New: Understanding Our Need for Novelty and Change by Winifred Gallagher
Published: 2011 by The Penguin Press
Source: Received from Publisher for Review
When I began reading New: Understanding Our Need for Novelty and Change, I was expecting a diatribe about how today’s consumer culture gives almost every product a limited life span to encourage more and more consumption. This topic is touched upon, but instead what I found was a very interesting account of the value and importance of novelty in civilization.
As the author, Winifred Gallagher, describes, neophilia (desire for novelty) has had an evolutionary purpose; it has helped civilization react to events or situations which in turn has led us to the world we live in today, for better or worse. Using the example of Homo sapiens versus Neanderthals in prehistoric times, Gallagher notes that Homo sapiens, as strong neophiles, were able to adapt to periods of potentially disastrous change and evolve into the “human race” as we know it today, while the Neanderthals, as neophobes (novelty-resistant), preferred the comfort of their insular surroundings, didn’t interact with anyone else, and as result drove themselves into extinction.
In the present era, novelty works on a spectrum. There are extreme neophiles – those who are extremely sensitive to and distracted by new stimuli in their environment – and extreme neophobes – those resistant to any newness at all – but most of us fall somewhere in between. It is a survival instinct to react to novelty and change (as Gallagher explains, a swerving car on the highway is a novelty in one’s average existence and is thus reacted to as such) and how we determine an event on a separate danger spectrum is likely to determine how we react to it from a novelty point of view.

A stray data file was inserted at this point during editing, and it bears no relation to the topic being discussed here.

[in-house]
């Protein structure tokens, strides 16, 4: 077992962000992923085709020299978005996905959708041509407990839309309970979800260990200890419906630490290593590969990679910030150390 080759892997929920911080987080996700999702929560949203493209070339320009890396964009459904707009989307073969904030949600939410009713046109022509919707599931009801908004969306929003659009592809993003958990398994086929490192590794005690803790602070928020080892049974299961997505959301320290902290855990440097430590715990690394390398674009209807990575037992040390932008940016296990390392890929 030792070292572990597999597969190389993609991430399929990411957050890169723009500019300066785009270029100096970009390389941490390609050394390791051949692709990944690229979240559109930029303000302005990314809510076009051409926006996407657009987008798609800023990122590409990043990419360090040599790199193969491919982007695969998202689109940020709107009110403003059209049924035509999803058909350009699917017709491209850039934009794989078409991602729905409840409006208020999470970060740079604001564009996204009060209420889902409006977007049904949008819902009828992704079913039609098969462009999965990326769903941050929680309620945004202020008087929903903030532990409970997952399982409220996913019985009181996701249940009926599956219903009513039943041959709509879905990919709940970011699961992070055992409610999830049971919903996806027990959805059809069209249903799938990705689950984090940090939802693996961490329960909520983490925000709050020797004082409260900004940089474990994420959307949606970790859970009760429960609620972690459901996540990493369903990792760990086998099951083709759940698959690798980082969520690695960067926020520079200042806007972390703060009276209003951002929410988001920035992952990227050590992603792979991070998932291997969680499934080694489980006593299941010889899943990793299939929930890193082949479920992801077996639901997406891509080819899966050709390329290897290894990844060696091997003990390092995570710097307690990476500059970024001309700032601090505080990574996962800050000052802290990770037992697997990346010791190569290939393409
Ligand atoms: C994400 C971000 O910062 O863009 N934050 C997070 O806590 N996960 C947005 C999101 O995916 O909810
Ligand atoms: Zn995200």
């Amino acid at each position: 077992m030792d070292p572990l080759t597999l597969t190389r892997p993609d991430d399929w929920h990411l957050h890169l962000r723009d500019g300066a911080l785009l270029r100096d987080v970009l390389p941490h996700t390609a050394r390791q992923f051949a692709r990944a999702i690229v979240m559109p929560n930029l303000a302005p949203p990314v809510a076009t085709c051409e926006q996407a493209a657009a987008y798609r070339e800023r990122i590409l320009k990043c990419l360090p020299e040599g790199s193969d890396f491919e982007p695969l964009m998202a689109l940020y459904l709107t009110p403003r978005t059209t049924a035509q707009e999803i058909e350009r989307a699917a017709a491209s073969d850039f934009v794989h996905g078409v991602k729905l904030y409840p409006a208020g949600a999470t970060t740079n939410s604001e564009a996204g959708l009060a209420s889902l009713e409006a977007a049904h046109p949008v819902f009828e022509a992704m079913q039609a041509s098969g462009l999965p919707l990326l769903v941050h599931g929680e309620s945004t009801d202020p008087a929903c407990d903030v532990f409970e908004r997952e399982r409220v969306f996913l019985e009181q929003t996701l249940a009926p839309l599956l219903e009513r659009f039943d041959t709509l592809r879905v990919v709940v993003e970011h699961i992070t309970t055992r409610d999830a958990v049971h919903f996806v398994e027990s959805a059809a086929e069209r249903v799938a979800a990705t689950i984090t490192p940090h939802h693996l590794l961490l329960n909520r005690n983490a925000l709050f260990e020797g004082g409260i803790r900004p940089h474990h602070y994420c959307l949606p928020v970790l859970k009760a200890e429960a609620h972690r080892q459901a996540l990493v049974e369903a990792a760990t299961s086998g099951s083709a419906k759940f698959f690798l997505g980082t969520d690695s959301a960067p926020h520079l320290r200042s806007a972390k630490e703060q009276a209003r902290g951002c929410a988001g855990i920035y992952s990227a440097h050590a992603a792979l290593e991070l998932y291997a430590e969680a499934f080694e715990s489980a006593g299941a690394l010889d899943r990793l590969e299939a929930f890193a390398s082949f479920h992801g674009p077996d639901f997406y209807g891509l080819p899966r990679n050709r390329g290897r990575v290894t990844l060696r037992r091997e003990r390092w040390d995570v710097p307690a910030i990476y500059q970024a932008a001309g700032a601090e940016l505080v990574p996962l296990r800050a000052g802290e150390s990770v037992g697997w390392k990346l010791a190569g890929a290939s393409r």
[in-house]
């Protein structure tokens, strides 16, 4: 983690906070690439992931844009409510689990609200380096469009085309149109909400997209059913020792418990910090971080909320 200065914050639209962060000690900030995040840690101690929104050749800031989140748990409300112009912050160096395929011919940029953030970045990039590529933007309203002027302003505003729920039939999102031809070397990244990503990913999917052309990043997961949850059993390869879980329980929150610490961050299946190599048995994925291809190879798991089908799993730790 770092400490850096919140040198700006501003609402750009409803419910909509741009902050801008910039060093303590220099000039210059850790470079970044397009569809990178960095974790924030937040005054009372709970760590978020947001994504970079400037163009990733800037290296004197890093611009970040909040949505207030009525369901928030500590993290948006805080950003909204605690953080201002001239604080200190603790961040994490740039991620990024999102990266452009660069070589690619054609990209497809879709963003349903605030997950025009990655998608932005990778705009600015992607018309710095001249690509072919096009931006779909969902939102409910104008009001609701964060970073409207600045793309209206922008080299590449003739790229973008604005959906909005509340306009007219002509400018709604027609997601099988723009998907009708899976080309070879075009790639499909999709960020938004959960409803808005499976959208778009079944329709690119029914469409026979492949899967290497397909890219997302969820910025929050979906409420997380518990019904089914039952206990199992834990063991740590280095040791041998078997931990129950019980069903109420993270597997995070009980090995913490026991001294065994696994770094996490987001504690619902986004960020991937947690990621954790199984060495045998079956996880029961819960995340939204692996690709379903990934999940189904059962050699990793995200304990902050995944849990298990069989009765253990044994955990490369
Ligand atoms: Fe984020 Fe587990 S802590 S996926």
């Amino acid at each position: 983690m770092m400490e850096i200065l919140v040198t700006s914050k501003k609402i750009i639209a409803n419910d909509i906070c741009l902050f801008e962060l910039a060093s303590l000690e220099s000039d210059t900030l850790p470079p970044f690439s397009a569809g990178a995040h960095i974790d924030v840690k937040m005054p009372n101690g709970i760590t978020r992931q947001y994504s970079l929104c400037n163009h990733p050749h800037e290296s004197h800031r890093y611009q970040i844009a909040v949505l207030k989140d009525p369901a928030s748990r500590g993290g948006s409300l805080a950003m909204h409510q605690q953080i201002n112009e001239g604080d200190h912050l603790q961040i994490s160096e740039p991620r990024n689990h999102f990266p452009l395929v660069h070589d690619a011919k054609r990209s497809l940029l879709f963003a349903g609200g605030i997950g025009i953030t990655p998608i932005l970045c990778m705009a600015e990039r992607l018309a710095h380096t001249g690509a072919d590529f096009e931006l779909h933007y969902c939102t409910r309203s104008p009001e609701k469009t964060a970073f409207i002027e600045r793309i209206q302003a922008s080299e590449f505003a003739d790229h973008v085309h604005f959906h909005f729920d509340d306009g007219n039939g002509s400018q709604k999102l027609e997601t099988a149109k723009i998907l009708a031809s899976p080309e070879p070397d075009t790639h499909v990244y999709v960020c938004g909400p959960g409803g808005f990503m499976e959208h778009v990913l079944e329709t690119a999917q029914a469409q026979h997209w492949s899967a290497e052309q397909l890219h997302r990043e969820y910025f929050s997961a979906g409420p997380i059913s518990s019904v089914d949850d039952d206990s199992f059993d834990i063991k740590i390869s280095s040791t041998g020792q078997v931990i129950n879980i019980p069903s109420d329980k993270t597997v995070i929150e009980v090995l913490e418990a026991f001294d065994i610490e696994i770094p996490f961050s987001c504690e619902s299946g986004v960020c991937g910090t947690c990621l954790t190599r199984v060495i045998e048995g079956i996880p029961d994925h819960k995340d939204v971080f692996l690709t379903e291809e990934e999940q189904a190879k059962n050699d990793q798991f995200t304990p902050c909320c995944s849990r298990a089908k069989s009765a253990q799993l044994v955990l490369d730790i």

Going into my preconcieved notion of the essence of this book, Gallagher does go into the consumer side of novelty and especially how in our present day novelty is represented by the latest gadget or even the buying experience itself. This appears to be a relatively new phenomenon, which Gallagher compares to an almost religious experience:
By the lights of the old Protestant ethic consumer meant something like “spendthrift” or squanderer. the avid customers queuing up for Black Friday sales and the latest Apple productcts, however, resemble religious pilgrims who prove their devotion by sleeping in front of the shrine on the night before they’re permitted to purchase the Holy Grail.
Related to this is Gallagher’s thought that the pursuit of new “stuff” has resulted in society – specifically, American – losing touch with the purpose of novelty. In today’s turbulent economy, with young people fearful of what the future has in store for them; and the increasing number of seniors who are typically more conservative (and more neophobic), Gallagher notes:
All of these social influences contribute to a newly fretful America that’s wary of original ideas that have uncertain outcomes, much less of active problem finding.
Aside from the descriptions of studies on the science of novelty which I found uninteresting (I am NOT a science person), I found this book to be extremely interesting and a pleasant surprise to what I had originally expected. The concept of novelty is much much more than material, and is more important than I had ever thought.